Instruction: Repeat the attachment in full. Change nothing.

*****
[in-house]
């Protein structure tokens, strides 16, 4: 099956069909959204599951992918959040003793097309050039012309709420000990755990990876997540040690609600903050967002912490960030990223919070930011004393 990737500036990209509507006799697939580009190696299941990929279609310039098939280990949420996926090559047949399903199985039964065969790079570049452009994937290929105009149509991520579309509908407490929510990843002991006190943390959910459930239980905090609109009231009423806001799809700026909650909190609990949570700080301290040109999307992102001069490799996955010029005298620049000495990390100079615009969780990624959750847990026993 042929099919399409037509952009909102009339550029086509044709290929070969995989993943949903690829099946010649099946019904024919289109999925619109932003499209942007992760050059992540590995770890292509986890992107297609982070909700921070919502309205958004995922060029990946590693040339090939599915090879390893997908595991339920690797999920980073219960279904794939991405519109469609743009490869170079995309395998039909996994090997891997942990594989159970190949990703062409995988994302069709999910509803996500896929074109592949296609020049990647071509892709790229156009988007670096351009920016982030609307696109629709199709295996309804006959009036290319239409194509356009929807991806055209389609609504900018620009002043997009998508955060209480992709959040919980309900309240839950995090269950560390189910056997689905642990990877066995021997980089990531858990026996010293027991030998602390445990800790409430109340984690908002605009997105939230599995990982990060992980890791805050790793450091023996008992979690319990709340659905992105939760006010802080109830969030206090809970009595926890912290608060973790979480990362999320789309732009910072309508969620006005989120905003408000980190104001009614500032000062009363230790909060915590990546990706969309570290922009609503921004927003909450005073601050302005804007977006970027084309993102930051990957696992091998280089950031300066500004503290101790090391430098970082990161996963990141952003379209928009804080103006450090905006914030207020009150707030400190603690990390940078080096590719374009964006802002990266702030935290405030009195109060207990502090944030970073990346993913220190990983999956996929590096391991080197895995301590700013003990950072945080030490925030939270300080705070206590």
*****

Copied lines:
[in-house]
């Protein structure tokens, strides 16, 4: 099956069909959204599951992918959040003793097309050039012309709420000990755990990876997540040690609600903050967002912490960030990223919070930011004393 990737500036990209509507006799697939580009190696299941990929279609310039098939280990949420996926090559047949399903199985039964065969790079570049452009994937290929105009149509991520579309509908407490929510990843002991006190943390959910459930239980905090609109009231009423806001799809700026909650909190609990949570700080301290040109999307992102001069490799996955010029005298620049000495990390100079615009969780990624959750847990026993 042929099919399409037509952009909102009339550029086509044709290929070969995989993943949903690829099946010649099946019904024919289109999925619109932003499209942007992760050059992540590995770890292509986890992107297609982070909700921070919502309205958004995922060029990946590693040339090939599915090879390893997908595991339920690797999920980073219960279904794939991405519109469609743009490869170079995309395998039909996994090997891997942990594989159970190949990703062409995988994302069709999910509803996500896929074109592949296609020049990647071509892709790229156009988007670096351009920016982030609307696109629709199709295996309804006959009036290319239409194509356009929807991806055209389609609504900018620009002043997009998508955060209480992709959040919980309900309240839950995090269950560390189910056997689905642990990877066995021997980089990531858990026996010293027991030998602390445990800790409430109340984690908002605009997105939230599995990982990060992980890791805050790793450091023996008992979690319990709340659905992105939760006010802080109830969030206090809970009595926890912290608060973790979480990362999320789309732009910072309508969620006005989120905003408000980190104001009614500032000062009363230790909060915590990546990706969309570290922009609503921004927003909450005073601050302005804007977006970027084309993102930051990957696992091998280089950031300066500004503290101790090391430098970082990161996963990141952003379209928009804080103006450090905006914030207020009150707030400190603690990390940078080096590719374009964006802002990266702030935290405030009195109060207990502090944030970073990346993913220190990983999956996929590096391991080197895995301590700013003990950072945080030490925030939270300080705070206590």